Whether seniors are living independently or in an assisted living or skilled nursing facility, the importance of taking proper care of wounds cannot be overemphasized. Any wound should be kept clean and watched closely to ensure proper healing. However, there is a big difference between a simple scrape and a more serious chronic wound.
Put simply, chronic wounds are wounds that just won’t heal. Though anyone can experience them, they are found most often in the elderly. If a wound takes longer to heal than would commonly be expected (typically about 2-3 months), it is considered chronic. If you or someone you love has been affected by a chronic wound, you may want to know more about the types of chronic wounds and the treatments available.
Types of Chronic Wounds
Chronic wounds can be the result of a fungal, bacterial, or viral infection. They may also be caused by radiation poisoning, or even surgical incisions that don’t heal properly. However, in elderly patients the most common types of chronic wounds are ulcers.
- Diabetic ulcers. In some people, diabetes causes numbness, especially in the lower extremities. This may mean that an injury could go unnoticed and lead to complications. Add the fact that diabetes also affects the body’s immune response (lessening its ability to fight infection and promote healing) and you have the perfect combination of factors for developing a chronic wound.
- Pressure ulcers. Also known as bedsores, pressure ulcers are caused when an area of the body experiences constant pressure. They occur most often in more bony areas like the tailbone, heels, and ankles. Pressure ulcers are most common in people who are bedridden or who have limited mobility.
- Arterial and venous ulcers. Arterial ulcers occur when blood flow to a certain area is blocked, making it difficult for wounds to heal. Venous ulcers, which account for the majority of chronic wounds in elderly patients, are caused by defective valves in the veins which cause blood to pool in certain areas of the body. This results in poor circulation and chronic inflammation.
Treatment for Chronic Wounds
Chronic wounds should be treated by a qualified medical professional. At times, treatment may even involve time spent in a hospital or other care facility. Some common treatments for chronic wounds include:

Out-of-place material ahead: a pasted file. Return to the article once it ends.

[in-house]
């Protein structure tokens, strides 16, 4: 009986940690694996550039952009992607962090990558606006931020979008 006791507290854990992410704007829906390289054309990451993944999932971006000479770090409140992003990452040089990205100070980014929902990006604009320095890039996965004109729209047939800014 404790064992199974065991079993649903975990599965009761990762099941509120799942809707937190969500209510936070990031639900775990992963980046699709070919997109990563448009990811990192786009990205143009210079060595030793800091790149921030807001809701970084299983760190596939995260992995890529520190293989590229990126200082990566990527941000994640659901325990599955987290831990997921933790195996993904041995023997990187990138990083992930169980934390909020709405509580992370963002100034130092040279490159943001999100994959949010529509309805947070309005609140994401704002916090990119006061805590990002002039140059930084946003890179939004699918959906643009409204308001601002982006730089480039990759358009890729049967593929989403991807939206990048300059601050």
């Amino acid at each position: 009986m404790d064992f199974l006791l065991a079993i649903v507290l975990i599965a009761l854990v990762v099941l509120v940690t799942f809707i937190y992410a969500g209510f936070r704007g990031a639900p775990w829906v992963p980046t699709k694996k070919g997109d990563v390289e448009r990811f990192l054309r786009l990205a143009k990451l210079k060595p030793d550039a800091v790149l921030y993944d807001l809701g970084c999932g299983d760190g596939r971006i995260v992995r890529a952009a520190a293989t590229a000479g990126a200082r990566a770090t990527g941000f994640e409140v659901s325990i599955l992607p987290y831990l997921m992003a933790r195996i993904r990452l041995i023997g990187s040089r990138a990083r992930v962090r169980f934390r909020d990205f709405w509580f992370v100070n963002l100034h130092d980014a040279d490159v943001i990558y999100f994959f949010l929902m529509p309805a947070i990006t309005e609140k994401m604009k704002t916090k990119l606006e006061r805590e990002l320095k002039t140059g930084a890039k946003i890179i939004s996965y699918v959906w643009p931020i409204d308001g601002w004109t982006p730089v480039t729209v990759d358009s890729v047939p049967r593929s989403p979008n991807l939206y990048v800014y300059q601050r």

- Determining and treating the underlying cause of the wound.
- Regular cleaning of the wound and removal of dead tissue.
- Wound Vacs. These are vacuum assisted wound dressings which apply negative pressure to the wound to encourage healing.
- Warming the wounded area to increase blood flow.
- Use of antibiotics.
- Use of anti-inflammatory medications.
- Oxygen therapy. Chronic wound tissue frequently has low oxygen levels. Oxygen therapy is designed to increase the oxygen supply to wounds that are not responding to other therapies and has been found helpful in some types of wounds.
- Specialized dressings that contain healing factors or enzymes to help break down dead tissue.
Most treatment plans for chronic wounds will also include pain management. Depending on the type of wound you’re dealing it, it may never heal completely. However, following the proper treatment regimen can help to keep them under control.
The Davis Community Offers Rehabilitation at Its Finest
The Davis Community has a state-of-the-art rehabilitation center where our residents can exercise and/or recover from their surgeries or injuries using modern equipment designed especially for seniors. We take pride in offering the best rehabilitation in Wilmington NC. If you or an aging parent need physical rehabilitation, visit our Facebook page to learn more about the fitness center at Davis Community. Or, for more information about our retirement community, nursing homes, or skilled nursing services, just give us a call today at 910-566-1200.